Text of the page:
Koala survival post-bushfires given major boost

The survival chances of koalas reintroduced to bushfire ravaged landscapes have been given a major boost thanks to a generous $257,000 donation from Minderoo Foundation.

The partnership with Minderoo Foundation will assist researchers at The Australian National University (ANU) examine how koalas recover after fire and how fire impacts their habitat, including if their dietary needs can be met.

The funding forms part of Minderoo Foundation Fire Fund’s $50 million Wildfire and Disaster Resilience Program, which aims to build an evidence base for interventions for the survival of Australia’s treasured wildlife in post-bushfire landscapes.

ANU researcher, Dr Kara Youngentob, said the project would help determine when koalas in care could be returned to their habitats.

“This work will help us achieve the best welfare outcomes for koalas as they are returned to burnt landscapes,” Dr Youngentob said.

“We will examine how fire affects the nutritional quality of koala habitats and eucalypt trees after a fire. Our research is critical for the development of strategies that minimise bushfire impacts on wildlife.

“This information is urgently needed to help wildlife carers determine when animals can be safely returned to previously burnt landscapes.

“I want to thank Minderoo Foundation for their generous support for this important work.

“With koalas facing the very real threats of localised extinctions and widespread habitat loss, as well as reeling from the unprecedented fires we’ve suffered this season in Australia, this is an investment in the long-term survival of one of this nation’s and the world’s most iconic animals.

“This is a major boost for koala conservation and management.”

The ANU research project will examine how fire impacts eucalypt leaf chemistry and nutrition for koalas. The researchers will also determine whether koalas can feed on epicormic growth – buds that lie dormant under the bark of a tree and emerge after fire.

The research builds on care given to koalas directly affected by fires at ANU earlier this year, with the initial work also made possible by a generous $100,000 donation from Two Thumbs Wildlife Trust – which was burnt down in this year’s catastrophic fires.

“We’ve already discovered koalas can digest new, epicormic growth from some of the trees that they usually eat,” ANU co-researcher Dr Karen Ford said.

“This breakthrough has allowed us to return the first two koalas in our care back into the wild at Two Thumbs Wildlife Trust in late June. A lot of our initial conservation work and ongoing research was made possible by a $100,000 donation from Two Thumbs Wildlife Trust and its trustee, James Fitzgerald.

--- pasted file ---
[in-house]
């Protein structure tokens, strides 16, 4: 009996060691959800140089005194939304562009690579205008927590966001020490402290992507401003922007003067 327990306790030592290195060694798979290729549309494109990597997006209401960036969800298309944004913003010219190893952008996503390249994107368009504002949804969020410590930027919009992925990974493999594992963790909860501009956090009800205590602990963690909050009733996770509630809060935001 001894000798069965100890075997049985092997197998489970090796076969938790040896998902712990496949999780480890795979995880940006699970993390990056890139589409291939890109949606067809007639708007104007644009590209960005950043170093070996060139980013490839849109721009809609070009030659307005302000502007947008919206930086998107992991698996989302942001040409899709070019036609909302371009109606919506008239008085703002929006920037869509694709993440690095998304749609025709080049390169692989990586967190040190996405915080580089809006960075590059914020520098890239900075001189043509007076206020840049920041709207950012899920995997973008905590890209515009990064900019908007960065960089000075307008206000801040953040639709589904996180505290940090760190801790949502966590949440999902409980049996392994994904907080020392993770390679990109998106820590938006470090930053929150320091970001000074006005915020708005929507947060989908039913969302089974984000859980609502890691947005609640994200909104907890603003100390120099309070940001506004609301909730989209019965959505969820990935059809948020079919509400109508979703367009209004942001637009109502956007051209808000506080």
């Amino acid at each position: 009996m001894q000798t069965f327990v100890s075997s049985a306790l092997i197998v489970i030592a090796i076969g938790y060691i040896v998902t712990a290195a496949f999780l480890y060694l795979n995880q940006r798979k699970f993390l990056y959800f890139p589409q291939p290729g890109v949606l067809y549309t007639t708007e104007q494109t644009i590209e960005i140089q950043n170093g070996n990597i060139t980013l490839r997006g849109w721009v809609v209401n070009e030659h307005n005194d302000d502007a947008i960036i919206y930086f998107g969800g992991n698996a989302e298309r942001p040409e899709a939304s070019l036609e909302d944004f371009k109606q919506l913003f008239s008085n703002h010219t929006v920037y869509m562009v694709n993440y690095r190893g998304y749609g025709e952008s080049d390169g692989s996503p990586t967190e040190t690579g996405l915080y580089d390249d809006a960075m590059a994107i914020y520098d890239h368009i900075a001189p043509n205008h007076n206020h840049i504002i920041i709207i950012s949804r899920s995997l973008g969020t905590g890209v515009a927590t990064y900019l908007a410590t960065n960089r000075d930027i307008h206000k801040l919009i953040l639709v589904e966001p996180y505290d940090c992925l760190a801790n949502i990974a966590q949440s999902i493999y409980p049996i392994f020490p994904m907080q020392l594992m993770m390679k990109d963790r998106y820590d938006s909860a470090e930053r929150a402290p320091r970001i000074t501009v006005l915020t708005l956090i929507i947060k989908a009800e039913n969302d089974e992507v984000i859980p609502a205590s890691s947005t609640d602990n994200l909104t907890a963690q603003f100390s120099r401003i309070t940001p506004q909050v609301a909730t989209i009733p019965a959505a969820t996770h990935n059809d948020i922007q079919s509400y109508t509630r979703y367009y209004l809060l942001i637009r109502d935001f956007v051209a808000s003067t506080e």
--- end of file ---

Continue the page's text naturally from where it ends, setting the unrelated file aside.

“What’s also really touching is that this donation from the Two Thumbs Wildlife Trust has been made in the memory of Ian McBeth, Paul Hudson and Rick DeMorgan Jr – who were killed on a firebombing operation when their C-130 Large Air Tanker hit the ground after dropping fire retardant on Two Thumbs Wildlife Trust’s koala sanctuary at Peak View, New South Wales in January.

“We are really excited that Minderoo Foundation are now also joining these efforts and hold great hope for the future.”

Minderoo Foundation Fire Fund CEO, Adrian Turner, said: “Of all the images we saw from the bushfire season, injured and suffering koalas came to represent the terrible toll on Australian wildlife through loss of life, injury and habitat. Some estimate that as many as one billion animals lost their life in the fires.

“Dr Ford and her team are working hard to make sure the surviving animals have the best chance at success when they are released. That information is helping koalas right now, but also builds our knowledge for long term resilience of our unique Australian wildlife and will improve the response to any future disasters.”

In addition to examining koalas’ diets, the ANU researchers will track the fate of koalas from fire-affected areas and those that were not taken into care in nearby burnt and unburnt areas. In addition, they will investigate a potential rapid method to provide useful koala heath information from their droppings.

The research is also supported by the NSW Government Department of Planning, Industry and Environment under the NSW Koala Strategy and the Australian Government Wildlife and Habitat Bushfire Recovery Program.

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